When I was younger, I once asked my father why in the supermarket certain jars of peanut butter cost so much more than others. He pointed out to me that the cheaper jars of peanut butter used filler ingredients — peanuts are more expensive than sugar and corn syrup, and so the more filler there is in a jar of peanut butter, the less it costs the manufacturer per jar. Similarly, when you are dealing with vegetable oils, the way it should work is that you pay more for pure olive oil than you do for a blend of olive oil and other oils because pure olive oil is more expensive. Moreover, extra virgin olive oil (referring to the oil that comes from the first cold pressing of the olives) is even more expensive because of the quality of the oil that comes from doing this first cold pressing versus the subsequent oil that comes from further pressings and extraction methods.
It therefore came as a bit of a letdown to say the least when I discovered that there is a distinct possibility — one about which my brother warned me at least a year ago but I chose to ignore because the possibility was too painful to consider — that the olive oil that you (and I) are consuming marked as ‘Extra Virgin’ may be not only ordinary olive oil, but perhaps even a blend of olive oil and cheaper oils as well!
Since neither the U.S. Department of Agriculture nor the Italian equivalent really regulates the market, unscrupulous producers have developed numerous ways to adulterate extra virgin olive oil, according to Mueller. They cut olive oil with hazelnut or sunflower oil. They take musty oil made from rotting olives, deodorize it to remove the bad smell, and then add a bit of extra virgin oil to make it smell authentic. Then they slap fancy labels on glass bottles and sell it as extra virgin olive oil.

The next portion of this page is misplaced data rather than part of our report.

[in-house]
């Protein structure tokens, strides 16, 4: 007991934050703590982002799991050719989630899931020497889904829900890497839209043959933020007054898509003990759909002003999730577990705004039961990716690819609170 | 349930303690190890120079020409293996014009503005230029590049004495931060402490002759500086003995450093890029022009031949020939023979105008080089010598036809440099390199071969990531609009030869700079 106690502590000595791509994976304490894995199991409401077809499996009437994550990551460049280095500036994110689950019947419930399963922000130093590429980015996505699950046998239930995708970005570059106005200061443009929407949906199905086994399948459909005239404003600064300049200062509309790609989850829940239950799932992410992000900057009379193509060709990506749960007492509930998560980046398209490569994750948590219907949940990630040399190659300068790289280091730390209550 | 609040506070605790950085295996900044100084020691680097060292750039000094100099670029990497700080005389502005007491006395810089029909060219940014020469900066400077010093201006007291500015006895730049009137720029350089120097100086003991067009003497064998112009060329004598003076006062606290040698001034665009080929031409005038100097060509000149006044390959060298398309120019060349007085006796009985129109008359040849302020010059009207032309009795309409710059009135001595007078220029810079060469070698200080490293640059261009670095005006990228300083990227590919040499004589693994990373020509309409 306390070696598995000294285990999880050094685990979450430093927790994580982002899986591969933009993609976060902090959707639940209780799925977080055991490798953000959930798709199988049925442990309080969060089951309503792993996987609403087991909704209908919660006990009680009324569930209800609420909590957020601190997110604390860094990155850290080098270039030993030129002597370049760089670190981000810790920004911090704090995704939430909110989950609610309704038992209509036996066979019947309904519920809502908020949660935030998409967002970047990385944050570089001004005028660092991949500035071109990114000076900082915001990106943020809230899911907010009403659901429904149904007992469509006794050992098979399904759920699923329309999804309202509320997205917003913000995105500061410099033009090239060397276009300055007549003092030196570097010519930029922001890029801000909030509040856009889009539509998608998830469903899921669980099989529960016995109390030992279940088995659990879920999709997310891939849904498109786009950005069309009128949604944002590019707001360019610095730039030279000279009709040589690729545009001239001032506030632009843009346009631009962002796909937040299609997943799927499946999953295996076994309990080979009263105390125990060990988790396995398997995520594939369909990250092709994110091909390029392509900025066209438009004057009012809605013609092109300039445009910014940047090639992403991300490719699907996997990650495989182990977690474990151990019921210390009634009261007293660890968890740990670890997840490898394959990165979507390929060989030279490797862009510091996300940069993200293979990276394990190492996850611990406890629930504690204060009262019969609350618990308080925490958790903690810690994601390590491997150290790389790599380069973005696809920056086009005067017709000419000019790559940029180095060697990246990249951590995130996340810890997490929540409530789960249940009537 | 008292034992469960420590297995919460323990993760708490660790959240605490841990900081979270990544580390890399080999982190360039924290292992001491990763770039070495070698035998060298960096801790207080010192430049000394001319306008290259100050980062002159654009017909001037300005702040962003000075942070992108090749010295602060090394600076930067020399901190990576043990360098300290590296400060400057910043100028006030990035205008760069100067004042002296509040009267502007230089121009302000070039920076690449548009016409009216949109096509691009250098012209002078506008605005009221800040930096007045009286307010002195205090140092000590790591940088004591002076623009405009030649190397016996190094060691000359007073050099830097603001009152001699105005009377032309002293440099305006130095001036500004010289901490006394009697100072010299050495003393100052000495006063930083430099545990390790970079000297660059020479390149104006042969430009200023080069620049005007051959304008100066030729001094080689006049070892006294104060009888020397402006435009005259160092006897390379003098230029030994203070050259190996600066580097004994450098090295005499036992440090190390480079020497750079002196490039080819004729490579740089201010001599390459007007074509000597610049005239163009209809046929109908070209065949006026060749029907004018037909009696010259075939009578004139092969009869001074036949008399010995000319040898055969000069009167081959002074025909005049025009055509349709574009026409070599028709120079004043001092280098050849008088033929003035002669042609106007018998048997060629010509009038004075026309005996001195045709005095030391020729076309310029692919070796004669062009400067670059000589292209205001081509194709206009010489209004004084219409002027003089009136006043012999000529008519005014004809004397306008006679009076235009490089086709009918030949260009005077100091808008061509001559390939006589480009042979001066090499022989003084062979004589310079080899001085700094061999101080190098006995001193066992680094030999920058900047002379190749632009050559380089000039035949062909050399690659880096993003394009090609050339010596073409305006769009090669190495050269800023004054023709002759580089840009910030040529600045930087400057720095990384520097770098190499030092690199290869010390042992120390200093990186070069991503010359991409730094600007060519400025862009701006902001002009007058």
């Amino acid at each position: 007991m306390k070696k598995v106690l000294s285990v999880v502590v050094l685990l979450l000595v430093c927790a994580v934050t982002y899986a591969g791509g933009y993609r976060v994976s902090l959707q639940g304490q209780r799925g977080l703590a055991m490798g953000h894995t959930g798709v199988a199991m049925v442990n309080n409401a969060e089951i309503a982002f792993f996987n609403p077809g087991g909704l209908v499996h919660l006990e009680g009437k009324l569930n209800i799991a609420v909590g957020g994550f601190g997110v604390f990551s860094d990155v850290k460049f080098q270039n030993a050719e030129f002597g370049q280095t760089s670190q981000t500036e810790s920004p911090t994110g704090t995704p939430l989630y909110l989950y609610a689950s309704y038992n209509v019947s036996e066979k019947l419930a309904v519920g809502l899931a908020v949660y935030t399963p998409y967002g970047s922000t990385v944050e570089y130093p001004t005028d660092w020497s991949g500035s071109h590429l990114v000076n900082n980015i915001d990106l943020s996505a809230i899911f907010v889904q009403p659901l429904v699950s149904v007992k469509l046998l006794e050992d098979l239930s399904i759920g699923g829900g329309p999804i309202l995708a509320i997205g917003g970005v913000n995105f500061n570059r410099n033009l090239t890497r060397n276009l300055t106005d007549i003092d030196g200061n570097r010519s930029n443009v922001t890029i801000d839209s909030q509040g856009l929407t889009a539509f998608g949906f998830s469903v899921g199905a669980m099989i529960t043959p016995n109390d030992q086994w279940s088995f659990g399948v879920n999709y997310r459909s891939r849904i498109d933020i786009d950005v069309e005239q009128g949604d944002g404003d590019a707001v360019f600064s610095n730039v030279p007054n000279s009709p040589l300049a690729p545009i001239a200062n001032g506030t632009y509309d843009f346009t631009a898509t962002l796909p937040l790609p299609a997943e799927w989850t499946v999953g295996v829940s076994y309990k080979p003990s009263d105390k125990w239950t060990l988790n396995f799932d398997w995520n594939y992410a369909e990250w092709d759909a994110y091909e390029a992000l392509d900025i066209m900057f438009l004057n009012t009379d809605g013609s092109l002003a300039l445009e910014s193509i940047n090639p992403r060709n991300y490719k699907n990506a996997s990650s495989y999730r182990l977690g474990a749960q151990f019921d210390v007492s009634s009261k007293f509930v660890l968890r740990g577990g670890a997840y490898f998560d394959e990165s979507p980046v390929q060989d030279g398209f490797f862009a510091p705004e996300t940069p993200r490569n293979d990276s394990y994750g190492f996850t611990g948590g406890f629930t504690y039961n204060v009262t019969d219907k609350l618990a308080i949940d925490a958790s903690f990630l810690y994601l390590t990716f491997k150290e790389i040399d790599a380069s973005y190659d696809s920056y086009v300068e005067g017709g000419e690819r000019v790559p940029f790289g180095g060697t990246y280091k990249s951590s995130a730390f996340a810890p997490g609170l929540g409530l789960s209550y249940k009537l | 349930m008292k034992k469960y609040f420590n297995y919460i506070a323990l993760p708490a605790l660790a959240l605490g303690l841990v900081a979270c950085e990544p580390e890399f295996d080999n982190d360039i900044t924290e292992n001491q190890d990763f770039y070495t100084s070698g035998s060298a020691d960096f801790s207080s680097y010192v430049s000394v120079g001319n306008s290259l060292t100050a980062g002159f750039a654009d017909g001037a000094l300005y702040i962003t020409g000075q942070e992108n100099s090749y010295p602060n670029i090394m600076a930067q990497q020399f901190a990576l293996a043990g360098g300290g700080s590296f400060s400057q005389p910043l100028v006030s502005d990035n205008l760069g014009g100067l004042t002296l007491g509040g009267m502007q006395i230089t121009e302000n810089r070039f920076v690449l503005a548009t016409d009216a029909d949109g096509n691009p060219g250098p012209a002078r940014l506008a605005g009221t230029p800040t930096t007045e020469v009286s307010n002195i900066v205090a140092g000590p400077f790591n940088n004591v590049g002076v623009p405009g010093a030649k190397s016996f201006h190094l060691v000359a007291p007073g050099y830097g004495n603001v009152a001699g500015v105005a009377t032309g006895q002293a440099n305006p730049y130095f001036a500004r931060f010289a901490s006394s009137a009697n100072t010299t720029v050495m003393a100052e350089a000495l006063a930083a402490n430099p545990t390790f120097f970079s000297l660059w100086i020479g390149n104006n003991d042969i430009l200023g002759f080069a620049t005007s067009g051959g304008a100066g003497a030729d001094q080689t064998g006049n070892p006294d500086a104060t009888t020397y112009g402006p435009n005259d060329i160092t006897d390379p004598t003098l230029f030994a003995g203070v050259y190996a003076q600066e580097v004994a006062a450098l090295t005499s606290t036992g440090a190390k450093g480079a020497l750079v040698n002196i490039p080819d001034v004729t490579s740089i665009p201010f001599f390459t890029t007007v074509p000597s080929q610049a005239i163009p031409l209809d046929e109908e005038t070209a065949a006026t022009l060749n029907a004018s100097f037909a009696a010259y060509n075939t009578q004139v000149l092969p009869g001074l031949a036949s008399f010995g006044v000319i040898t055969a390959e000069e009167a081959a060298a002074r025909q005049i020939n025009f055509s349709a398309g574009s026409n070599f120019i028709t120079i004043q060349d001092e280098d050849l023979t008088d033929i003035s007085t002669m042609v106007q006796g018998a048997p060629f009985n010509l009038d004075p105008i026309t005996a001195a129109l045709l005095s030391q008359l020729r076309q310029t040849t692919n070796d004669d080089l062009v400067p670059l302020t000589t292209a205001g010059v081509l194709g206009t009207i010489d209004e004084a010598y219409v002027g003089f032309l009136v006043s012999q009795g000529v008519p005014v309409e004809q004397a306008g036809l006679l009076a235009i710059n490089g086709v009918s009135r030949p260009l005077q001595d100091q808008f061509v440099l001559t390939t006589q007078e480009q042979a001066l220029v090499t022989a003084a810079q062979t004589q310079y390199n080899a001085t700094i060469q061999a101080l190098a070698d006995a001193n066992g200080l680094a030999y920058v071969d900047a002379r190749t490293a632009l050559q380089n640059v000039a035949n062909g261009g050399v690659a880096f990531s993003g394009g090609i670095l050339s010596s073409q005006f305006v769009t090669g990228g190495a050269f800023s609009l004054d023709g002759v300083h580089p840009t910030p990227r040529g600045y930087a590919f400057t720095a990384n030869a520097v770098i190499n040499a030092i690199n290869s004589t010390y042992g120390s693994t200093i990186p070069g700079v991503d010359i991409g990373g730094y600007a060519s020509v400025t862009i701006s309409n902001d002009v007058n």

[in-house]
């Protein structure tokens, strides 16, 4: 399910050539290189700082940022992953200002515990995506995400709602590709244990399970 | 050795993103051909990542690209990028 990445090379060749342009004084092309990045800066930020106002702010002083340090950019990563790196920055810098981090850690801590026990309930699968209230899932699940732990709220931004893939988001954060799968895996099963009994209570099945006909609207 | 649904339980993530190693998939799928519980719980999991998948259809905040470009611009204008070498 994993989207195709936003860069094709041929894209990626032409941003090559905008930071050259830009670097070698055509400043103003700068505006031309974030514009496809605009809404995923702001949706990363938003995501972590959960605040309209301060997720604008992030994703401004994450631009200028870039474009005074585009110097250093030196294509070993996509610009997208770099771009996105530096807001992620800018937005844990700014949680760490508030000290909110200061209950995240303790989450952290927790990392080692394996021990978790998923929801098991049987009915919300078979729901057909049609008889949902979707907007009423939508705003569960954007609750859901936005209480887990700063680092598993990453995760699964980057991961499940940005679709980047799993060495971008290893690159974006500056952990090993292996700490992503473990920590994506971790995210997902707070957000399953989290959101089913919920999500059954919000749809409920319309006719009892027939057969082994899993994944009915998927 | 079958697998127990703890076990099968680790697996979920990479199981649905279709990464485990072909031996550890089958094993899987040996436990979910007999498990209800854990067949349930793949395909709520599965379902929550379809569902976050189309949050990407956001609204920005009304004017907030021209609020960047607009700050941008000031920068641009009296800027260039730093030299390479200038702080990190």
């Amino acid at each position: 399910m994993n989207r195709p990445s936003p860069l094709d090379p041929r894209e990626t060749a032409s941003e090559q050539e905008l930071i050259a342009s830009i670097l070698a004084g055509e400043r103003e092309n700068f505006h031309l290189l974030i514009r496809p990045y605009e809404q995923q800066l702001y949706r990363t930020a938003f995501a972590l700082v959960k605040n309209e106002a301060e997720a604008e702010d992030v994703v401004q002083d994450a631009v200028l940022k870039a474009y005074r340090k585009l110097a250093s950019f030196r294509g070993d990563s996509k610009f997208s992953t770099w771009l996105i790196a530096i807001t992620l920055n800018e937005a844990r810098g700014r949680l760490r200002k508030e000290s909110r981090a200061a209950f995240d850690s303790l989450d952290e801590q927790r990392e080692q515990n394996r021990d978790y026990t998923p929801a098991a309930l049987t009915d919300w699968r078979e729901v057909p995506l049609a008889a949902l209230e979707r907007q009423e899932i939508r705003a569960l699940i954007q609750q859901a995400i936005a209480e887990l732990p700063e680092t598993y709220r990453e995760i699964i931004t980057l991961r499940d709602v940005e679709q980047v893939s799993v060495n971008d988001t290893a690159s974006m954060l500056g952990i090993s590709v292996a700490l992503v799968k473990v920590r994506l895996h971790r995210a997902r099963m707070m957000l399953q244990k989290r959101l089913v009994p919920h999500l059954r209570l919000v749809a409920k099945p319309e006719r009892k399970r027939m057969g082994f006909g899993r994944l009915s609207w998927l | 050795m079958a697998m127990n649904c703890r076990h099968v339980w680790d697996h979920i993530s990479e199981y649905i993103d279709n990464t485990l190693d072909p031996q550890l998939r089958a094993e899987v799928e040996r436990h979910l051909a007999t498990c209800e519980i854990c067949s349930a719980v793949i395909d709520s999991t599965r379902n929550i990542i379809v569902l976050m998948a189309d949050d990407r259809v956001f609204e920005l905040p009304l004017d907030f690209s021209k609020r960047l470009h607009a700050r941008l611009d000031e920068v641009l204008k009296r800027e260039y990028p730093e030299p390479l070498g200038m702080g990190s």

My brother told me at the time that I should consider the source when selecting extra virgin olive oil — and of course, if a price for a large container seems too good to be true, there’s probably a reason for it and it has nothing to do with dumb luck and everything to do with fraudulent oil blends in the name of a quick buck. Consider, too — instead of buying oil shipped all the way from Italy that may not be what it claims, buying extra virgin olive oil from California. You may pay more up front but you have a better chance of getting the good stuff.